After 20 years of rejections, Passamaquoddy tribe hopeful casino legislation might finally pass

Madonna Soctomah
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Posted Aug. 06, 2013, at 5:24 p.m.
Last modified Aug. 07, 2013, at 5:39 a.m.
Joseph Socobasin
Photo courtesy of MaineDOT
Joseph Socobasin

PRINCETON, Maine — The governor of the Passamaquoddy Indian tribe in Indian Township is hopeful that Maine’s political climate has changed enough to allow the Legislature to pass a bill that will enable the tribe at long last to establish a casino and racetrack.

A bill was introduced in the Legislature this year by the tribe’s elected representative, Madonna Soctomah, to allow Washington County to hold a referendum on the proposed casino and racetrack, but it and other gaming bills were carried over until 2014. A newly formed state commission, which met for the first time in July, is charged with developing a competitive bidding process for more casinos and slot machine facilities in Maine. The panel also is charged with studying the economic impacts of existing casinos and the development of new ones.

The Passamaquoddys have been seeking legislative approval for a casino since 1993. Bills have been passed, but voters have turned down the tribe’s request in statewide referendums. Since it began lobbying for casino legislation 20 years ago, casinos have been established in Bangor and Oxford.

Joseph Socobasin, chief of the Passamaquoddy Tribe at Indian Township, notes the tribe’s latest legislative effort is different because it seeks a local referendum for Washington County voters. He is optimistic how the legislation will be received by lawmakers representing the Bangor region.

“We’ve talked to the folks from Bangor,” Socobasin said in a phone interview Tuesday. “I don’t know where they’ll come down … My sense is as long as we’re 100 miles away, they wouldn’t oppose [the tribe's latest gambling initiative].

“I think people in Augusta … recognize this is something we pursued before anybody had the right to game in Maine,” said Socobasin, who suggested the tribe has gained some sympathetic legislators over the years, including some who may have not supported it in the past.

“You never know,” he added.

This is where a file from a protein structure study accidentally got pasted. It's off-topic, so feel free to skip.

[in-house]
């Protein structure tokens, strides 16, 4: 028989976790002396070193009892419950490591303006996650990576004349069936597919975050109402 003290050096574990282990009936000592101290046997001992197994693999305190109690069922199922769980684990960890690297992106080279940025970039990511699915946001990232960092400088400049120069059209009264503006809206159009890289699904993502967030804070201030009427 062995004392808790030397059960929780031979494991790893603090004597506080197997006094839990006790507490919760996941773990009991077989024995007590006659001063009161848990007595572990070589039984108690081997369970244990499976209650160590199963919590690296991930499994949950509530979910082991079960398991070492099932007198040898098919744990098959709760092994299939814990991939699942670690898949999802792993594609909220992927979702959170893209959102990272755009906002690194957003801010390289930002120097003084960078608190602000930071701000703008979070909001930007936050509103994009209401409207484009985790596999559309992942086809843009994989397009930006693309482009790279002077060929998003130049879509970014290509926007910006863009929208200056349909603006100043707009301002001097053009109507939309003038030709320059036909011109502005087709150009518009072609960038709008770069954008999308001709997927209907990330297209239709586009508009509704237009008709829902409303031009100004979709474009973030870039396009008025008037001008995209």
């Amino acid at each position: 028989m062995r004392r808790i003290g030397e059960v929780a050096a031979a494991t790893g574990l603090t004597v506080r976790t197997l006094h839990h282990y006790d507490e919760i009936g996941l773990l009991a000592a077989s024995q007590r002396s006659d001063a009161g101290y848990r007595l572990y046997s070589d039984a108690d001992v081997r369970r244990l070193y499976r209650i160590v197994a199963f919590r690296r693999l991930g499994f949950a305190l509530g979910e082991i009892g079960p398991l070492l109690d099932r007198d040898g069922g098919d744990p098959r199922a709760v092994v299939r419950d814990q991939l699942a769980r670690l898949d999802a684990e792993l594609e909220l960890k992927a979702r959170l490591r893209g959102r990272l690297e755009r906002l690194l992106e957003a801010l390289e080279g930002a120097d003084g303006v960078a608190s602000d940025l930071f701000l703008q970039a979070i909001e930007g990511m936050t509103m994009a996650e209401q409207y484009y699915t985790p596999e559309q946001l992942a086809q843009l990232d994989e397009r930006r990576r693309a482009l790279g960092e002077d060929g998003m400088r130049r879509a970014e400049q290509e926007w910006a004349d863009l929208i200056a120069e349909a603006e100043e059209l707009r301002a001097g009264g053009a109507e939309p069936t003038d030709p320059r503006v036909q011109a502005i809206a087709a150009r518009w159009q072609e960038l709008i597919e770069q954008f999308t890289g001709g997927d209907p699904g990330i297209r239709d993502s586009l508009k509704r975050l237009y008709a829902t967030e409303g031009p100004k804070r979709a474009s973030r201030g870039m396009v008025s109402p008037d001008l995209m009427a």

The tribe is eying two tracts of land comprising about 700 acres along Route 9 and U.S. Route 1 in Calais near the new bridge for commercial truck traffic passing between the U.S. and Canada.

“It shouldn’t be a problem getting a piece of land,” said Socobasin, who is a member of the gaming commission but was unable to attend the first session.

The tribe had a feasibility study done in 2007 in conjunction with its proposed casino, but Socobasin was hesitant to cite figures from it. The number of jobs a casino would create and potential economic impact on the region may be smaller in light of the development of casinos in Bangor and Oxford, he noted.

“I do think we’ll have some impact on Hollywood [casino in Bangor],” said Socobasin. “I hope it would be minimal.”

The tribe’s study projected significant visitorship, particularly by Canadians, he noted.

“In 2007, the numbers were pretty staggering,” said Socobasin. “It’s overwhelmingly Canadian traffic. … That’s where a lot of the disposable income is in our area.”

Calais officials have been supportive of the tribe’s quest for a casino — they view it as an economic development boon — and the City Council has endorsed the concept in the past.

“Truly, it’s going to bring economic development,” Calais Mayor Marianne Moore said recently. “It’s going to bring more funding into the area. It’s a win-win situation for everyone.”

A casino and racetrack would spur additional business growth, she said, and the city also would receive a percentage of the gambling revenues.

“Look at all the [New] Brunswick license plates in Hollywood Casino,” said Moore. City officials hope the Canadians would stop in Calais rather than going to the casino in Bangor.

“I’m not saying it’s the cure-all,” said Councilor Bill Howard. “It’s just a piece of the pie. At this moment in time, we could use any jobs we can get.” He added that young people who grow up in the Calais region are often forced to leave in order to find jobs.

Washington County voters, who have voted in favor of casino referendums in the past, should be allowed to decide the issue in a local referendum, said Howard.

“That’s the way it should be. I don’t tell southern Maine what they do. So they shouldn’t be telling us what we do,” he said.

The people of Washington County “absolutely should be the only ones voting on it,” he added.

Washington County’s delegation in the Legislature is squarely behind the tribe, said Socobasin, with the exception of state Sen. David Burns of Whiting.

“He has his reasons, which we respect,” said Socobasin.

Rep. Joyce Maker, R-Calais, was uncertain about the bill’s prospects in the 2014 legislature, but she echoed a similar sentiment as Howard.

“Other parts of Maine are trying to tell us what to do in Washington County,” she said Tuesday. “It should be up to us.”

The tribe has gotten a “raw deal,” in the past, she said. They were the first to propose gambling and have been rebuffed at every turn since.

“I’m going to stand behind them,” Maker said.

The Passamaquoddy Indian tribe is pursuing other economic development initiatives, too, observed Socobasin saying, “We’re not just about gaming.”

Washington County suffers from high unemployment, noted Socobasin.

“I would love to be able to impact that, to change that,” he said.

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